‘Trumpaverse’ Republicans mobilize, strategize
The dilemma for President Trumploathing Republicans: Do you vote for a Republican who supports him?
It’s a question that hit home to Never Trumpers in California this week when Rep. Mike Garcia was sworn in to the House. Garcia is the Republican who won a special election in Southern California to replace scandalridden Democratic Rep. Katie Hill, who quit last year. His victory was a big deal because Garcia is the first Republican to flip a House seat in California since 1998, and the president endorsed him again and again on Twitter — putting him firmly on Team Trump.
Now the dilemma: Garcia has to run again in November for a full term. Republicans would love to reclaim the House. That would be a bit easier to do if Garcia wins. So if you’re a Republican operative, it’s a nobrainer, right? Back Garcia. Except. Veteran California GOP consultant Mike Madrid loathes Trump so deeply that he won’t back any Republican candidate who supports him.
Trying to push Trump out of office is Madrid’s job as one of the advisers to the Lincoln Project, a super PAC led by GOP expats who are raising millions to flip the White House and oust any Republicans, especially senators, who support Trump.
Rob Stutzman, another “Trumpaverse” top California
GOP operative, disagrees. Stutzman, who is not in the Lincoln Project, says he would vote for just about any nonTrump Republican short of Rep. Devin Nunes — including Garcia.
“Otherwise,” Stutzman told The Chronicle’s “It’s All Political” podcast, “what we get left with when Trump is gone are a bunch of people that are just his little ‘MiniMe’s,’ because every other reasonable Republican or legacy Republican essentially has either quit or been pushed out of office.”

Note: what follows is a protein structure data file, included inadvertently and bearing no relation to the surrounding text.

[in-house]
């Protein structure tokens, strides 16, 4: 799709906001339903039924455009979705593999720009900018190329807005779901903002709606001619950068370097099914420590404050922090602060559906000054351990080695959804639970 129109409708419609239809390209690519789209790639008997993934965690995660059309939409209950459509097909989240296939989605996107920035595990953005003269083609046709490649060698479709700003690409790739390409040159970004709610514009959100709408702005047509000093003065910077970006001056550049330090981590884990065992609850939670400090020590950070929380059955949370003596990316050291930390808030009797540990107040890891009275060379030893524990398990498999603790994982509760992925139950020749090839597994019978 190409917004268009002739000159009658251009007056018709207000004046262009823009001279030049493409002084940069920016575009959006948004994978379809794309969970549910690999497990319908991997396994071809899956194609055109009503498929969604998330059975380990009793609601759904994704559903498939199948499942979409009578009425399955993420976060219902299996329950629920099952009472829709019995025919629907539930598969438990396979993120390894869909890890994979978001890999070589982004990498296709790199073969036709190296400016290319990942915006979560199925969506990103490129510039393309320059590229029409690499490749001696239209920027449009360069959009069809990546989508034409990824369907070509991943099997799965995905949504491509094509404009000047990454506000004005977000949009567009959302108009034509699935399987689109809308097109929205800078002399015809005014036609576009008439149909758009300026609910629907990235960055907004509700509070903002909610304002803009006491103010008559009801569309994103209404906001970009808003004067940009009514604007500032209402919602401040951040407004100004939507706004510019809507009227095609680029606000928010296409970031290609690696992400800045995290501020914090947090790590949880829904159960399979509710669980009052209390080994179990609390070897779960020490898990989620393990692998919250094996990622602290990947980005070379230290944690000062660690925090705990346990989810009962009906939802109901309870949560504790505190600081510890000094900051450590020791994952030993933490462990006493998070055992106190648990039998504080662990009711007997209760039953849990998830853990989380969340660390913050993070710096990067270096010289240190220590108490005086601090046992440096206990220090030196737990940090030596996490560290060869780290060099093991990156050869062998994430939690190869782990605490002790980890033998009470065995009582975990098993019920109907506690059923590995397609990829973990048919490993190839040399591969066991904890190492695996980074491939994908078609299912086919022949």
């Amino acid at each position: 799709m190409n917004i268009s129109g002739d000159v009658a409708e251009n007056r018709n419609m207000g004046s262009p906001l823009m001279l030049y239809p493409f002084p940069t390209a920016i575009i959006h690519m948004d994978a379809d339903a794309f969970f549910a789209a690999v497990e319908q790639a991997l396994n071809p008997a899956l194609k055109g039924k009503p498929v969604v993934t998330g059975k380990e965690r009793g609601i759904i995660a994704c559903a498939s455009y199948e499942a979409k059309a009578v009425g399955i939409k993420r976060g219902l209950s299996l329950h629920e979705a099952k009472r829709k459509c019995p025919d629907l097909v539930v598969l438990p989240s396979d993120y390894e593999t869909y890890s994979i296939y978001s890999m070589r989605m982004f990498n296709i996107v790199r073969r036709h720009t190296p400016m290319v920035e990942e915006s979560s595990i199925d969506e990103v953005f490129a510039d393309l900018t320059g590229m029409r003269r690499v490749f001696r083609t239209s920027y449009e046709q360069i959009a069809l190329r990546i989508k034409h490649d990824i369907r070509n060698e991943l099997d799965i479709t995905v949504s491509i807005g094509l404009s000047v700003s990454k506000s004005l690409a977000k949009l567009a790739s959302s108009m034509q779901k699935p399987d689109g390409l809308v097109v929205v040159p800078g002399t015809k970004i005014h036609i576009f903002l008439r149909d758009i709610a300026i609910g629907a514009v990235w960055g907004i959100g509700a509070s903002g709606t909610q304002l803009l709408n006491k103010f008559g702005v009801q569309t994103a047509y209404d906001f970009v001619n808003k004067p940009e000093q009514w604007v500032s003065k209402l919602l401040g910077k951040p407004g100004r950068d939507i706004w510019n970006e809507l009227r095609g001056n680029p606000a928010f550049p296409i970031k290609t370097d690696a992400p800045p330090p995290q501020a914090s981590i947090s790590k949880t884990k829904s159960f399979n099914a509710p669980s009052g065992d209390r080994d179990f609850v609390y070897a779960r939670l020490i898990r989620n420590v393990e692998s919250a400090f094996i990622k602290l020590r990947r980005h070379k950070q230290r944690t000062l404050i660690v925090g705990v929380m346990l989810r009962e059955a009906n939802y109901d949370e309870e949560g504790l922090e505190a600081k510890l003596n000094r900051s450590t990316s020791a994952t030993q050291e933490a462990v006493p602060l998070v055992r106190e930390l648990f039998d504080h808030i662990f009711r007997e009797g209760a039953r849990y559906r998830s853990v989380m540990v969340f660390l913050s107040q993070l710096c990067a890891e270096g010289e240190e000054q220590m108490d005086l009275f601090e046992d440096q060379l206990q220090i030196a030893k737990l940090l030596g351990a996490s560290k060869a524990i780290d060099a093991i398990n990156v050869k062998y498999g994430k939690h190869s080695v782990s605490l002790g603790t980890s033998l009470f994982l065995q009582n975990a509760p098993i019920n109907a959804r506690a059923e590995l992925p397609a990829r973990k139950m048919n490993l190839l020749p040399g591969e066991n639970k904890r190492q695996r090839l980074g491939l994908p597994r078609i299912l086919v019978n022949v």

Madrid wasn’t deterred by Garcia’s decisive victory. Don’t look at a lowturnout election in the Los Angeles suburbs for a sign of Trump’s strength, Madrid said. Instead, look at what’s going on in Arizona — a state that has backed a Democrat for president just once in 70 years.
Joe Biden is on track to be the only Democrat the state has supported other than Bill Clinton in 1996, according to an OH Predictive Insights poll this week of likely Arizona voters. It showed Trump trailing the former vice president by seven points. More bad news for the GOP from that poll: Republican Sen. Martha McSally is losing to Democrat Mark Kelly, 51% to 38%.
And Arizona stands to be a huge deal in November: It could be the state that decides not only who wins the White House, but which party will control the Senate.
One of the reasons Trump is trailing in a state that he won four years ago is that white voters with a college degree are turning on him, according to the survey. Four years ago, Trump beat Hillary Clinton by six points in Arizona among those voters, according to exit polls. Now, he trails
Biden by 11 points among those same Arizonans.
The Lincoln Project is focusing on those voters. It’s trying to convince collegeeducated suburban Republicans that Trump not only has been a failure, but that he doesn’t represent conservative values.